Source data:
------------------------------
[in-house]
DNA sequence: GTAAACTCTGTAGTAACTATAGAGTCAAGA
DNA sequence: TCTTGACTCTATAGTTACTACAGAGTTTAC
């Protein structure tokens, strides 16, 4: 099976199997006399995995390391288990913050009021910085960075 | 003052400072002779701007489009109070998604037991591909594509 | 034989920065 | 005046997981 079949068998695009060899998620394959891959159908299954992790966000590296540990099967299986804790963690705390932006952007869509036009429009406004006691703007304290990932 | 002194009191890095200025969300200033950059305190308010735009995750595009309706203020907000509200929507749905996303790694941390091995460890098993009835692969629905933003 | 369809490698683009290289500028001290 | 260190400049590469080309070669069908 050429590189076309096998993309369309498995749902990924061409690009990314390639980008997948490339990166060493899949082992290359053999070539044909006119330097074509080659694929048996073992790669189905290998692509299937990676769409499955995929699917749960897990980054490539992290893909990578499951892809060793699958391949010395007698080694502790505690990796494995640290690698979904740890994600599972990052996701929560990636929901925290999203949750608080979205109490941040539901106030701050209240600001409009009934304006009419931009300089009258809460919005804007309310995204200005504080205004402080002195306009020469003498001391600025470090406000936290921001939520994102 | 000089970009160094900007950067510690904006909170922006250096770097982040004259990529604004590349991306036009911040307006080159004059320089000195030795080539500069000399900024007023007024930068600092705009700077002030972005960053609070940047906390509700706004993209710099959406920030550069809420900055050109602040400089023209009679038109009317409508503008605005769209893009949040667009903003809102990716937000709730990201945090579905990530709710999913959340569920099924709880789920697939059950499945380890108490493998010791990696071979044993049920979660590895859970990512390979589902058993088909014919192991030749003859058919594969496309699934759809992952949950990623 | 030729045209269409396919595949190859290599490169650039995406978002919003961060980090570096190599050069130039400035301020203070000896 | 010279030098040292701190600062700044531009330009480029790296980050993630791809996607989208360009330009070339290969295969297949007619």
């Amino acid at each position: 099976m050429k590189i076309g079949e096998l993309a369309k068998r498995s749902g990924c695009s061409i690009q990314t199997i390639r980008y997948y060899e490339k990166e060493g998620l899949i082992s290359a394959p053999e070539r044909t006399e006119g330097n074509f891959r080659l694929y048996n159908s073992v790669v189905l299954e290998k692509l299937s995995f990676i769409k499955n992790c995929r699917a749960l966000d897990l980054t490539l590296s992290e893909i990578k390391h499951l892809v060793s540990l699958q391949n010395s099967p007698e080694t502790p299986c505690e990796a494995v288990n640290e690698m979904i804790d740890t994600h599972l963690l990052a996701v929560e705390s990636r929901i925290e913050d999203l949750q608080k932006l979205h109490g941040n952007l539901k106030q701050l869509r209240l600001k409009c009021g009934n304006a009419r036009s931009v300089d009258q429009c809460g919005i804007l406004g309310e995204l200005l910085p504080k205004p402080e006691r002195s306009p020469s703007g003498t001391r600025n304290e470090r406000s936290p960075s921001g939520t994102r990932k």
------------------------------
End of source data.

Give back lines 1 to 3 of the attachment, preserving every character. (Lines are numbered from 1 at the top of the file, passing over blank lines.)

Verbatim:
[in-house]
DNA sequence: GTAAACTCTGTAGTAACTATAGAGTCAAGA
DNA sequence: TCTTGACTCTATAGTTACTACAGAGTTTAC